For any of these pathogens to reach water bodies from bait fish, a series of events have to occur. A bait fish has to be infected, an angler must purchase the bait, take it to a lake or river, and release it.

Overall, she calculated that in most cases, well over 99 percent of fishing trips end without the risk of spreading pathogens. But consider: There are roughly 1 million licensed anglers in the state, and 70 percent of them use live bait fish. The survey also showed that many of them are making multiple fishing trips each year. The numbers add up fast when the probability exists for even a few of the bait fish to carry pathogens.

In one scenario, she modeled the probability for risky fishing trips based on the premise that VHSV is present in some of the baitfish purchased at shops in the Lake Superior Watershed. In that scenario, there is the probability for 22,000 “risky trips” a year where the virus could be released. In a scenario where VHSV is widespread and undetected in the bait supply, the average number of risky trips is over 400,000 per year.

Concern about the potential for spreading pathogens with live bait is the reason that the Minnesota Department of Natural Resources prohibits the importation of minnows from outside the state. All live bait sold in Minnesota is from state waters.

Live bait represents a $2.5 million a year industry in Minnesota, according to McEachran.

McEachran said there is some testing for pathogens that occurs before certain bait fish reach retail locations. Emerald and spottail shiners are subject to regular testing for the presence of VHSV, since it’s known these highly desired bait fish can be infected by the disease.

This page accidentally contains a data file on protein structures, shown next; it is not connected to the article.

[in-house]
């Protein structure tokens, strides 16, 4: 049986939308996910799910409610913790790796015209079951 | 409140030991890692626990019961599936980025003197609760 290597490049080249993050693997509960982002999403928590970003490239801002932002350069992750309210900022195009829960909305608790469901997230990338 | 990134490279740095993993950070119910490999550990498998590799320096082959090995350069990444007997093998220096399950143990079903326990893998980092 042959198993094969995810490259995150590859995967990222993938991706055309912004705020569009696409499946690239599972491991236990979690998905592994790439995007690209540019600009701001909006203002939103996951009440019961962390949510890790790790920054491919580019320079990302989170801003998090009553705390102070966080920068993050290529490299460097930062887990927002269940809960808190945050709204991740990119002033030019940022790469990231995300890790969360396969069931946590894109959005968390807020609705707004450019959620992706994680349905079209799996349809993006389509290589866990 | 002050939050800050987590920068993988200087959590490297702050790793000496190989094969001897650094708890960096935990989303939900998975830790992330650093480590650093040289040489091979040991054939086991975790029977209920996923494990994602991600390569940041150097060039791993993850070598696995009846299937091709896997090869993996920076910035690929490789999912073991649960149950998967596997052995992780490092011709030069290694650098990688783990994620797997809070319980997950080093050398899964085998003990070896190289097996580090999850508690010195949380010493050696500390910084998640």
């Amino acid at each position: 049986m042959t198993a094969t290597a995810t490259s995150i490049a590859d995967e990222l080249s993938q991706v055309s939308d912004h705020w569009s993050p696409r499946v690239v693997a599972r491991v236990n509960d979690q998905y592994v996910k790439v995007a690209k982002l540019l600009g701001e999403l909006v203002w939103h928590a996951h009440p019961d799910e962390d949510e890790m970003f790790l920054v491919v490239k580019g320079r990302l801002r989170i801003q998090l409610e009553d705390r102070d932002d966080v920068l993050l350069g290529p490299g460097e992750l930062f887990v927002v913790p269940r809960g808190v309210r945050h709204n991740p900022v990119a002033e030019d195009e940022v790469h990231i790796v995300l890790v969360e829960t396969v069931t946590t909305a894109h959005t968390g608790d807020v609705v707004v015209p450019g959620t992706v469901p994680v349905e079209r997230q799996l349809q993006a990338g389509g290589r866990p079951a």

But she pointed out that fathead minnows, the most abundant bait fish in the market, are also susceptible to the disease. They are not subject to regular testing for VHSV.

She pointed out too that biosecurity is expensive. Adding more testing requirements and protocols for bait suppliers will raise the costs for bait.

The biggest worry is what is being called the “chink in the armor” in our defense system, angler release behavior.

“Angler release behavior was the primary driver of risk across all scenarios modeled,” said McEachran of her calculations.

In response to questions, she said anglers should not worry about the minnows on their hooks, even those that escape. The real risk of spreading pathogens occurs when live bait fish are released. The pathogens multiply in the host fish. These host fish can spread the pathogens by shedding the pathogens while in contact with native minnows and other fish, or when they are consumed by a predator.

McEachran said her next research will focus on why some anglers are illegally releasing their leftover bait. It’s believed one of the reasons is a misconception. Some anglers believe they are doing a good thing by tossing bait fish into the waters for their favorite game fish to eat.

Convenience is believed to be another reason that anglers release live bait.

McEachran emphasized in her presentation: “There is a lot of uncertainty and variability when it comes to fish pathogens and we need to embrace this, not avoid it.”

She also noted that we do not know the actual risk of an outbreak occurring when pathogen-contaminated bait fish are released in a body of water. This research focused on the probability for those introductions to occur.

The simple truth of the matter is that anglers just need to do the right thing and eliminate the risk by disposing of their leftover bait fish in a legal manner, either by tossing them in the trash, garden or lawn.

It’s also important to abide by the law and replace the water in bait buckets when moving from one lake to another. Not doing so brings the risk of transporting aquatic invasive species such as the veligers of zebra mussels, which are too tiny to see.